Thirty-five years! What a Journey!

Yesterday was a perfect day because we spent it together. There is nothing very exciting to do in Chiclayo, but we had a picnic and enjoyed the beauty of the earth. Our missionaries gave us the most special gift that we have ever received in the mission. They brought us a beautiful bouquet of flowers and a huge gold envelope full of notes from every single missionary in the mission! I don't know how they pulled that off, especially without us knowing about it. It has been very fun to read their expressions of love and congratulations. We were so touched that they would do something so thoughtful for us. Our assistants Elder Pacherres from Lima and Elder Wallce from Arizona are very loving, thoughtful people. We are so grateful for them.

                                              Thoughtful gifts from loving missionaries.

As we draw closer to the two year mark, I have felt many different feelings. I have felt that the last year will be the best because the second year has been so much better than the first. The other day I came across a scripture in the Doctrine and Covenants 100:12.  "Therefore, continue your journey and let your hearts rejoice: for behold, and lo, I am with you even unto the end." In that moment, I felt the Savior's love and His encouragement to keep going, and that He has truly been with us, and will not leave us alone. For a few minutes I felt enveloped in His love. Verse 15 brought me comfort also, "Therefore let your hearts be comforted; for all things shall work together for your good to them that walk uprightly." I know that year 3 is going to be another great year for us!

Each of us are on a journey in this life, a journey to learn and grow and make our way back to our Heavenly Father. What a comfort to know that our Savior is with us. We just need to draw near to Him and He will draw near to us and we will be "encircled about eternally in the arms of His love." (2 Nephi 1:15) Another scripture that gave me great comfort this last week is D&C 98:18. After 23 moves, living in Peru and all the challenges of life, the thought that there is a mansion prepared for me and that I will dwell with my Father and my Savior, gives me such great joy. I know this is the Plan of Salvation and something I have known my entire life, but it becomes more and more important to me each day that I live and each challenge that I overcome. "Let not your hearts be troubled; for in my Father's house are many mansions and I have prepared a place for you; and where my Father and I am, there ye shall be also." What a wonderful thing to hope for! No matter what we experience in this life, it really will all work together for our good.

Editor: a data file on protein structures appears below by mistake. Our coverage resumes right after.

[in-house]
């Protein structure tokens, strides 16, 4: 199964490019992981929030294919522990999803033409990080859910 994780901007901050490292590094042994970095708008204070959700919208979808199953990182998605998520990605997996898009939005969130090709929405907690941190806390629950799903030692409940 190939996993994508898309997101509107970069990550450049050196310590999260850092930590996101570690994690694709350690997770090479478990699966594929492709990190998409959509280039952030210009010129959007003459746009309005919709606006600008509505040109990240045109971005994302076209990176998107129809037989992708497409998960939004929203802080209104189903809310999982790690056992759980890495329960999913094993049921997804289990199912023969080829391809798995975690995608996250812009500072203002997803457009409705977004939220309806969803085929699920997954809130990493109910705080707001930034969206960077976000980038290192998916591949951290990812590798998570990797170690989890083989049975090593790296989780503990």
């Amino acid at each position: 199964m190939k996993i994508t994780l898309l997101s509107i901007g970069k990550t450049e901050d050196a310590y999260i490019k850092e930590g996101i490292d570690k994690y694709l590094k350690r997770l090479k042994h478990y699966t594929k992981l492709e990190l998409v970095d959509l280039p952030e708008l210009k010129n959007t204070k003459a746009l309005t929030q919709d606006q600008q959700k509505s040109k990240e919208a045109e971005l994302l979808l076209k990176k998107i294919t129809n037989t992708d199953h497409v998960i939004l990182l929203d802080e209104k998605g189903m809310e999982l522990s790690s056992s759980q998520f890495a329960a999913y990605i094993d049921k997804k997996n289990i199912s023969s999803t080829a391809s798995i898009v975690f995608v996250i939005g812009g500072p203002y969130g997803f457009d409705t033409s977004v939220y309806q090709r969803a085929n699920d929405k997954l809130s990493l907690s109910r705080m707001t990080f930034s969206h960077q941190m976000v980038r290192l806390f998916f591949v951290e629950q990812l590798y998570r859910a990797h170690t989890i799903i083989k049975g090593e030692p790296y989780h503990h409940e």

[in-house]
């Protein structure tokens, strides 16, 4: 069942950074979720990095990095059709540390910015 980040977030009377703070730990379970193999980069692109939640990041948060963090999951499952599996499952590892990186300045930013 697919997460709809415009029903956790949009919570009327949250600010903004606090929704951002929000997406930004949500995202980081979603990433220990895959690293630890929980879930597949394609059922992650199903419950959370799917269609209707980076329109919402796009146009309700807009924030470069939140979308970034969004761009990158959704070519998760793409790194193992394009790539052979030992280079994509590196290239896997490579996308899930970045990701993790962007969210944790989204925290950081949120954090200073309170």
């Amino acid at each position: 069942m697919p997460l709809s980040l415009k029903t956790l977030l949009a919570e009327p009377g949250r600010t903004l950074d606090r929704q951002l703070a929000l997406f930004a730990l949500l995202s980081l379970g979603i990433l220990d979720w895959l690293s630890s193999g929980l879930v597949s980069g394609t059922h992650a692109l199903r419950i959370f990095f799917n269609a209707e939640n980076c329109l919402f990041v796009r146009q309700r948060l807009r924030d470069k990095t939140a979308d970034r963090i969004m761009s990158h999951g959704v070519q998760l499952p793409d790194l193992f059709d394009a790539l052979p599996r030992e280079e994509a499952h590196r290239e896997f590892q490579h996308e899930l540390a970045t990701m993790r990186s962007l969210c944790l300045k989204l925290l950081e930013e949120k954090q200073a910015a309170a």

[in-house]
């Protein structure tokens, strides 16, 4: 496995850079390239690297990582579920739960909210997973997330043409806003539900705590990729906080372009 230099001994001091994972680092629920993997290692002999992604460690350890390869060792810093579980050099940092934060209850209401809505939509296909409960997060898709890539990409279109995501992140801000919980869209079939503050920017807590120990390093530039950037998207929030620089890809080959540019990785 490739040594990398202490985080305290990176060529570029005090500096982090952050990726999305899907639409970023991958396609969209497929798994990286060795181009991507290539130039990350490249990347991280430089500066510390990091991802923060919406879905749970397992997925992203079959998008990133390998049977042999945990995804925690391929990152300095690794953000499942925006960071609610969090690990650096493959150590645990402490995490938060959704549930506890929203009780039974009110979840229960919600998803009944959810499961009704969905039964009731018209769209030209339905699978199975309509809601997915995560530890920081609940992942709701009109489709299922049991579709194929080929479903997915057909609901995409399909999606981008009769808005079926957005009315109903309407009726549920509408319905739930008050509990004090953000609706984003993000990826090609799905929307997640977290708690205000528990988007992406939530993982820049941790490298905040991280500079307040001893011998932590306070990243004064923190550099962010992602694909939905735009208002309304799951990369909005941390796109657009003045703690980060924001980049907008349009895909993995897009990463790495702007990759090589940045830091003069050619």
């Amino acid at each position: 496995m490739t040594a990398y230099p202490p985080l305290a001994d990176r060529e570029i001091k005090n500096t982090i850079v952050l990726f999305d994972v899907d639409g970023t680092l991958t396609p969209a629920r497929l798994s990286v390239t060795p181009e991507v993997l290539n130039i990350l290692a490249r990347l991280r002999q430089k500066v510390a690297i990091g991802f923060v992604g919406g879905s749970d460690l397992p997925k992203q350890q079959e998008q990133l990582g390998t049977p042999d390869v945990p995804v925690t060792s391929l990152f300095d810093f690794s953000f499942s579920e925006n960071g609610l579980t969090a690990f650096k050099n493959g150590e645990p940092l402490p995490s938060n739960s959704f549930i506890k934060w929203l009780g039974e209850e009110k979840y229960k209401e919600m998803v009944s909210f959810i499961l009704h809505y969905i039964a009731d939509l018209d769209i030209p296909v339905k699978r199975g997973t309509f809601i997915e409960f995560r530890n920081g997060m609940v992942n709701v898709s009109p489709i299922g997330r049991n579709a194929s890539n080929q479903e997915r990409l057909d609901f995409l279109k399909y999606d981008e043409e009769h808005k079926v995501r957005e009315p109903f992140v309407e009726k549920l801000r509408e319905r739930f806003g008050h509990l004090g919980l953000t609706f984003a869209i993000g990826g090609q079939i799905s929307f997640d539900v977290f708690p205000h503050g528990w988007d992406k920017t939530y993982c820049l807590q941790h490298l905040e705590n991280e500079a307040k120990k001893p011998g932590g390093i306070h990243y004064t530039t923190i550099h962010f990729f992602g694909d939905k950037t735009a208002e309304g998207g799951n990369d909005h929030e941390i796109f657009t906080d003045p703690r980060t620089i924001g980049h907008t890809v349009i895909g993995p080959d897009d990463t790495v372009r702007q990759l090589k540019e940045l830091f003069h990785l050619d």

1. Such a lovely post! I totally concur that getting a new member to the temple within the first year of baptism greatly increases the chance that their conversion will "stick". Having new converts find names to take to the temple is inspired! Thank you for writing these blog posts. They have meant so much to me as a parent!

  2. I love reading your blog. Such great insight to the country and what our missionaries are living each day. Very thoughtful for the missionaries to do such a nice gesture. Happy Anniversary!

  3. I really, really like it! Love to reading your article. Thanks for sharing.